The process wasn’t without its worries though. As it was winter, we read that we didn’t need to worry about flies. But birds? Our wild birds have become used to us feeding them and a leg of ham, hanging in the breeze, looked very much like a three-Michelin-starred bird feeder. So down it came, on our return home after Christmas, then the pecked bits were judiciously trimmed off and a bird proof but wind permeable container fabricated out of an old French farming rabbit cage donated by neighbour Kysinia. A few too many damp days with not a breath of wind and I was beginning to get concerned that we were going to be proved wrong.


One of the issues was how long we should have left the leg entombed in salt before hanging. Hugh says “For every kilo, the leg should have 3 days in the salt. Knock off a day or two to 'sweeten up' the cure.” But our leg was from the pint-sized Kune Kunes and so the days-per-kilo ration left us with so few days, I’d already added a few for luck. I took the ham down, trimmed of the dubious moist bits, put it back in the salt and searched for information on web forums and Kune Kune breeders. The most help I got back was helpful best guesses, as I couldn’t find anybody who’d done this with such a small hind leg. My suspicion is that the formula should be in the form of a “minimum of so many days plus so many per kilo”.


Happily, once hanging in the air again, we got a spell of cold, dry blowy days and a fine dry coating of good white mould formed, without any suspicious moist, black, smelly, bad bits. Again, it should have been left up there for several more months, according to Hugh’s advice, but after smelling and prodding it, I impatiently pronounced it fit to taste … and it’s great! Not overly salty and good texture and taste. The doubters have been the first to praise it (we’ve been handing out morsels to taste al over the place). All to say really that one shouldn’t discount the invaluable savoir faire of people who clearly know but that also shouldn’t be a barrier to sensible experimentation.


I was intending to write about our recent attempts at shearing our sheep but got lost in pork after the intro; so I’ll tell you about that soon.

Sunday, May 04, 2008

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“Don’t spoil the ship for a ha’porth of tar” (old proverb). Our CD player is technically disadvantaged: the CD tray goes out and in with an uncertain, clunky movement (see short video at top, with authentic French commentary). I seem to have a useful talent for unbolting things, working out how they function and sometimes repairing them. After unplugging it (important safety tip!) I took the cover off to reveal, amongst all manner of other electronic components, a silly plastic wheel missing some teeth.


A few months ago, we were invited to dinner by Miranda and Grahame. Grahame is a designer and inventor. I was complaining to him how it is that tool manufacturers supply a sturdy plastic case, which is rendered less than useful as it can only fit the original tool and only then if it’s been packed by some expert, nimble-fingered far-eastern factory worker. As soon as the cable has been unravelled and a couple of extra blades bought, the case is a right old struggle to close; surely a tweak of the design would be easy. And then he revealed to us that, in his experience as a designer working for them, manufacturers don’t give a *(insert “monkey’s cuss”; “toss”; or, like Rhett Butler in Gone with the Wind, “damn”, as is your want) for the customer. I was shocked, honestly.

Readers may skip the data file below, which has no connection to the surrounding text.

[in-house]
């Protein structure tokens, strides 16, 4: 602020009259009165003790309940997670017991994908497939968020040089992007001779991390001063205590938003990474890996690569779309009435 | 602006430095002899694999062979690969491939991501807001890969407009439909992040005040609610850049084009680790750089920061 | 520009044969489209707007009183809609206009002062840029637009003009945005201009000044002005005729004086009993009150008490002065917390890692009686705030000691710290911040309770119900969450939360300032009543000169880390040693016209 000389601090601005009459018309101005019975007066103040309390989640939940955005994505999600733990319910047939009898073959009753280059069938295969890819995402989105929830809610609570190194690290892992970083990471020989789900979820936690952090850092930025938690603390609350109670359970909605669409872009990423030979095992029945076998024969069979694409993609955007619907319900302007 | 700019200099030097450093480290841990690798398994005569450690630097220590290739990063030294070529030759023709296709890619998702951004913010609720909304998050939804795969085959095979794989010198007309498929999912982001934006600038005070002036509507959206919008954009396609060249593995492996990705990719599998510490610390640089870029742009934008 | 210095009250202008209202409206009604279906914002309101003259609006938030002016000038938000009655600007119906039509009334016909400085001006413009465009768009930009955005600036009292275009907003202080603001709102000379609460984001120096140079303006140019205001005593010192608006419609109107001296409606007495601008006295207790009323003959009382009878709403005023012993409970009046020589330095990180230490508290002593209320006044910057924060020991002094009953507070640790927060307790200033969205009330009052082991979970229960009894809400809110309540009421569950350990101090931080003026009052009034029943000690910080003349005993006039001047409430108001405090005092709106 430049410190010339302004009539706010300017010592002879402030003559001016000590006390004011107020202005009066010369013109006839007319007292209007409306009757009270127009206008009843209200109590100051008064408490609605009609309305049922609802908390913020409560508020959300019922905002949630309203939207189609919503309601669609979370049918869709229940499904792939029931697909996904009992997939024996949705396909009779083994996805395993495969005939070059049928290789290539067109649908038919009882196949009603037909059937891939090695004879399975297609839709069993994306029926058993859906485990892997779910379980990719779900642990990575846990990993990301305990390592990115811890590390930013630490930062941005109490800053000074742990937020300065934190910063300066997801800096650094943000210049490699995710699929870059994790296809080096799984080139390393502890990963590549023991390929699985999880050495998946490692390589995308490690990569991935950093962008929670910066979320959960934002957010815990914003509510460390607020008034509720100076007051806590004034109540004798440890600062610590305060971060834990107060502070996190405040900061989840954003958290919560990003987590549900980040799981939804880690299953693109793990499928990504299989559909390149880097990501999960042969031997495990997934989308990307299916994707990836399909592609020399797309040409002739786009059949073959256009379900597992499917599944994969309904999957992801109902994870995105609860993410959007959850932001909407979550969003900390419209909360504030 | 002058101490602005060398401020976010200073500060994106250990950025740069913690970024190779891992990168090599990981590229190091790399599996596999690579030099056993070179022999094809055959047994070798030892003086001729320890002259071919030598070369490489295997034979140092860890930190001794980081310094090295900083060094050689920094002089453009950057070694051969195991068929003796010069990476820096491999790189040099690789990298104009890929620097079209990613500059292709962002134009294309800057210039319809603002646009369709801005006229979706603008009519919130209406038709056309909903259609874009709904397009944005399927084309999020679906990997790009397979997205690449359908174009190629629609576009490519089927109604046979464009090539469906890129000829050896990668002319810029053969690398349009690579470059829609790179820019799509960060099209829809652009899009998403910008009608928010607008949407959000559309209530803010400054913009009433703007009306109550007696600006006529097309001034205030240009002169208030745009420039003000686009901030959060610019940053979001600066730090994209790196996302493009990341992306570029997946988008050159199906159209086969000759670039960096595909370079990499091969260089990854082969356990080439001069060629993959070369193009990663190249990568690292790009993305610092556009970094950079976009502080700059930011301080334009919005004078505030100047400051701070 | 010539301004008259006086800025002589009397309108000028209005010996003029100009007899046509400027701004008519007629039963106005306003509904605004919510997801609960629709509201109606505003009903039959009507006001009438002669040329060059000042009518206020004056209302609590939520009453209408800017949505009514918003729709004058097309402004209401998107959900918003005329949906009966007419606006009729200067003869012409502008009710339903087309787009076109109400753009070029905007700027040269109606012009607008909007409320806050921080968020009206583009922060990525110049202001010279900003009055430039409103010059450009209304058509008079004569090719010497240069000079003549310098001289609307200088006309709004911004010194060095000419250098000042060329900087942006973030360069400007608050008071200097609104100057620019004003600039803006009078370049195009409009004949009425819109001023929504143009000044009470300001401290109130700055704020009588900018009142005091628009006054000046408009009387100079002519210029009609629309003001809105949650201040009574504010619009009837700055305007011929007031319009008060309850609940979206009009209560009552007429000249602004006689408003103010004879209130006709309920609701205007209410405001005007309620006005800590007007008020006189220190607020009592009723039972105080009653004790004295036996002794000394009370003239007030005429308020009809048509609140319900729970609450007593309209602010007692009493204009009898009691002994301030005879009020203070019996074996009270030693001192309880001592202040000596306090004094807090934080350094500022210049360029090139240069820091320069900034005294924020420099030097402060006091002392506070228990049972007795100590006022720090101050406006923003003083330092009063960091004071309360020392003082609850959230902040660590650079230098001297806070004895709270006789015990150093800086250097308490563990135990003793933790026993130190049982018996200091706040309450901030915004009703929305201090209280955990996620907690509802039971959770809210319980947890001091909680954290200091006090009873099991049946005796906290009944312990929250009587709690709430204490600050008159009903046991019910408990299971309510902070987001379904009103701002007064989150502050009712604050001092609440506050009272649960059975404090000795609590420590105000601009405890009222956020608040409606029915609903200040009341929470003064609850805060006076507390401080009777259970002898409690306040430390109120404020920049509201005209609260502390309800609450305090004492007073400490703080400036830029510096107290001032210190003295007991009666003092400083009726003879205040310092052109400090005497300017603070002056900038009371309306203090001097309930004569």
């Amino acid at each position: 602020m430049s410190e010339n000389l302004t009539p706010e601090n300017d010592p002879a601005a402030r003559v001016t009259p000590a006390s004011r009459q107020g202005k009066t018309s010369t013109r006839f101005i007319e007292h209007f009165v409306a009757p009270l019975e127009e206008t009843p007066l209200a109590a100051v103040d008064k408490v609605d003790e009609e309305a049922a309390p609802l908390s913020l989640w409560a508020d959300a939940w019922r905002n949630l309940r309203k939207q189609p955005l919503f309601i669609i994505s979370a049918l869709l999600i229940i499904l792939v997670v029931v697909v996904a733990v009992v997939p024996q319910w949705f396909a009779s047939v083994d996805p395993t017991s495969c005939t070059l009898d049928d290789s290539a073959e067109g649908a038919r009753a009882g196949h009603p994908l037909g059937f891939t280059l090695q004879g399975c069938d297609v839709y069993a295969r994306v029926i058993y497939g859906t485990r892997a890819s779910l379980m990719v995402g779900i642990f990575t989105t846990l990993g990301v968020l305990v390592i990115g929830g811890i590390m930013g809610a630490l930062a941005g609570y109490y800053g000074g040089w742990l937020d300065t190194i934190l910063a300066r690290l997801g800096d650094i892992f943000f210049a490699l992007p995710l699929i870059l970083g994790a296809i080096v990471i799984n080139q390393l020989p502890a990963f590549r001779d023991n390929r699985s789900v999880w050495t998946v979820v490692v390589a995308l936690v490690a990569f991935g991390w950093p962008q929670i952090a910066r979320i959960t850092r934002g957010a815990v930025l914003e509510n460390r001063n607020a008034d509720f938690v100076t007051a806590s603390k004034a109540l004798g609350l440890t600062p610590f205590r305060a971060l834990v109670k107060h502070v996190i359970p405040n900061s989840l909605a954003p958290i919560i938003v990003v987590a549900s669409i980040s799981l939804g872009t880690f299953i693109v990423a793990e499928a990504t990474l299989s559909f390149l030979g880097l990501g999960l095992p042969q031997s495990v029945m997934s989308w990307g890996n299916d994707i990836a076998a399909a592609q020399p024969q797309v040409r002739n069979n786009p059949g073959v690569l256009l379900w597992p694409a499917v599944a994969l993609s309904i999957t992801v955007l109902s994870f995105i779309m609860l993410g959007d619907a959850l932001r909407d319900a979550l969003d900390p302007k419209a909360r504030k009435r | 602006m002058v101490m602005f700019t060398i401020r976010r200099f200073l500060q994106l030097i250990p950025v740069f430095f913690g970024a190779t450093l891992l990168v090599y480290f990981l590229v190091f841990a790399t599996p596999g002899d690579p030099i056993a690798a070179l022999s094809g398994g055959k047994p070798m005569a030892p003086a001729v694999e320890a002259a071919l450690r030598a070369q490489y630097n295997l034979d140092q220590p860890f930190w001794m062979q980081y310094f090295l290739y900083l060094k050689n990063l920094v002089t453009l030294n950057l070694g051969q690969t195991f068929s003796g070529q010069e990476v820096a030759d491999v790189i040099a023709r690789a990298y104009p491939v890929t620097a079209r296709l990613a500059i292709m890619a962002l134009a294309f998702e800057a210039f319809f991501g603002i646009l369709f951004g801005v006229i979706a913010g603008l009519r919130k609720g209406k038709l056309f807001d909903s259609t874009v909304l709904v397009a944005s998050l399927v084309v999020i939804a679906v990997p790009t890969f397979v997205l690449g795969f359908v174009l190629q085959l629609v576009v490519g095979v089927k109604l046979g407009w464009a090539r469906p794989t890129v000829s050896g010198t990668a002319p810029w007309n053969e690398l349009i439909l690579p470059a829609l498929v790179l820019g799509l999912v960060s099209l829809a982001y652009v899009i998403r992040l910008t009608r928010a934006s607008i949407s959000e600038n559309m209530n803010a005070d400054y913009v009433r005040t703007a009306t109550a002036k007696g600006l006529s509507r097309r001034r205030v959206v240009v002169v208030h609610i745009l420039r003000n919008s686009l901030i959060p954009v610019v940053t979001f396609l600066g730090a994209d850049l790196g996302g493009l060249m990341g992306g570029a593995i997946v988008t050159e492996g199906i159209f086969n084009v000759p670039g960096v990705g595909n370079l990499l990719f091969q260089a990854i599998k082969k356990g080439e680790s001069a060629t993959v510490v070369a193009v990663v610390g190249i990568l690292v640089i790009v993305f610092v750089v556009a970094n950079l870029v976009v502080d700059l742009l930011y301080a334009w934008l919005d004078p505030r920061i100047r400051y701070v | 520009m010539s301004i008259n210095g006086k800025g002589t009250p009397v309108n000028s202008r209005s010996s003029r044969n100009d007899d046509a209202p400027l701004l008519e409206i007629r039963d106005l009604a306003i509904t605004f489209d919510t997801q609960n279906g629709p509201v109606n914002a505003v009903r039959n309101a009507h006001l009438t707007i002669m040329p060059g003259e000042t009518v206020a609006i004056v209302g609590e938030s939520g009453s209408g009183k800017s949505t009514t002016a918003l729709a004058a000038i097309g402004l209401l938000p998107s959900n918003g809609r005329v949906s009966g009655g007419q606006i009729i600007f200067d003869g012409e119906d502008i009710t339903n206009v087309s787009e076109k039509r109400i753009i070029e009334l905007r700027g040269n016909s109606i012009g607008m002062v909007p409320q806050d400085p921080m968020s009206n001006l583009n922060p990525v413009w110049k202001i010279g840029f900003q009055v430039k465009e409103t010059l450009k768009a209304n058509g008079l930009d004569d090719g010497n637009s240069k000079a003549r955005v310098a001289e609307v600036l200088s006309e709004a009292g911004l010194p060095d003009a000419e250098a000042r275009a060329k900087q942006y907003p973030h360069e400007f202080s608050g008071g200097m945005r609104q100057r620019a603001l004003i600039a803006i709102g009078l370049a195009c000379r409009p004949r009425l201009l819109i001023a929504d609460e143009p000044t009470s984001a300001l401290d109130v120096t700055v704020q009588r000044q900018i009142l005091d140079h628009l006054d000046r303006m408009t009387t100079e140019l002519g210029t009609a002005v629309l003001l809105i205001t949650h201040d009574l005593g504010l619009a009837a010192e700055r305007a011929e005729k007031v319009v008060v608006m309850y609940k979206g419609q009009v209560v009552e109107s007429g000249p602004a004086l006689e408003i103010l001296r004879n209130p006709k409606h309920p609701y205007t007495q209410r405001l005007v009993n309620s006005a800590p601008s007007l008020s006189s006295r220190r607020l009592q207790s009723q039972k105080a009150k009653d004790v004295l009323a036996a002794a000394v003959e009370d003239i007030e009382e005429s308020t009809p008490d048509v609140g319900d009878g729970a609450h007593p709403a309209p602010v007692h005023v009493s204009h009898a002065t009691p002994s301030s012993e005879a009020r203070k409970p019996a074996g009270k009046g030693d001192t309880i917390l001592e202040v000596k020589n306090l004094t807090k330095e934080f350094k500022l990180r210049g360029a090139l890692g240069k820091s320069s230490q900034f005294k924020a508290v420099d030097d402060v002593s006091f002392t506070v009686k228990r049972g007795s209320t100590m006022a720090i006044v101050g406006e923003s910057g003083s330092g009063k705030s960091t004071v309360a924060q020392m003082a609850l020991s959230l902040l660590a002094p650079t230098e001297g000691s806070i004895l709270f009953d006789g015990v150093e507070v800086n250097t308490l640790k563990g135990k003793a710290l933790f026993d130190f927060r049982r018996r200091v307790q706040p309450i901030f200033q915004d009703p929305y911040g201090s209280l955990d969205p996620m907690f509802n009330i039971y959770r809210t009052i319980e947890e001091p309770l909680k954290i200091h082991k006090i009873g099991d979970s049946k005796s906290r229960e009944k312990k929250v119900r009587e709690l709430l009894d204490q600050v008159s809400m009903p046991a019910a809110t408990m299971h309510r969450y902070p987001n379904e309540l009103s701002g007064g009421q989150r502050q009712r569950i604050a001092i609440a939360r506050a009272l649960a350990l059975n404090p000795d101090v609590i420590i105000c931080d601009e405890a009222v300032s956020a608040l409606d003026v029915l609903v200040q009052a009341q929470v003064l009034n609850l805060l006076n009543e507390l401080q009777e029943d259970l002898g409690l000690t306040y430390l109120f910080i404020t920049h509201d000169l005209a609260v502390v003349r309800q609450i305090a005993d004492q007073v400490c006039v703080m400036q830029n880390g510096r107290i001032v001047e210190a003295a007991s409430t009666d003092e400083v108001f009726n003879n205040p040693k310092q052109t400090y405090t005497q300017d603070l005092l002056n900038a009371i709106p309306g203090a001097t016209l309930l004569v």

Another manufacturers' trick is to design in obsolescence—so we are thus persuaded to purchase another thing—or, even worse, to design the thing to fail. Now this needs careful calculation, as if it fails too soon, we’ll be put off that brand but, if it doesn’t fail at all, we won’t need to buy another.


My Marantz CD player is 15 years old, seemingly a long time, but it was destined for landfill if it got any worse, all for the want of a tiny plastic wheel. The specialist HiFi shop that sold it to me initially offered some hope that they could supply a replacement part, then dashed those same hopes a week later when they told me Marantz had stopped making them. I was now on a mission and just as I was about to ask The Oracle (Google) when another Internet solution popped into my mind: eBay. It took me a while playing around with search terms but I eventually found Ducksy Tse in Hong Kong who could sell me one. It arrived this week, with clear instructions, took five minutes to replace and it works perfectly.


To learn more about the Story of [all the]Stuff we keep on accumulating, have a look at this great 20 minute video by Annie Leonard. And the saying at the top has nothing to do with ships but is rather “a dialect version of ‘sheep’ and refers to the smearing of tar on sheep against various infections, a practice common in Shakespeare's day.” Brewer’s Dictionary of Phrase and Fable (15th ed. p.1018) which is apposite as I’m currently treating one of our sheep with an antibiotic cream for a case of conjunctivitis.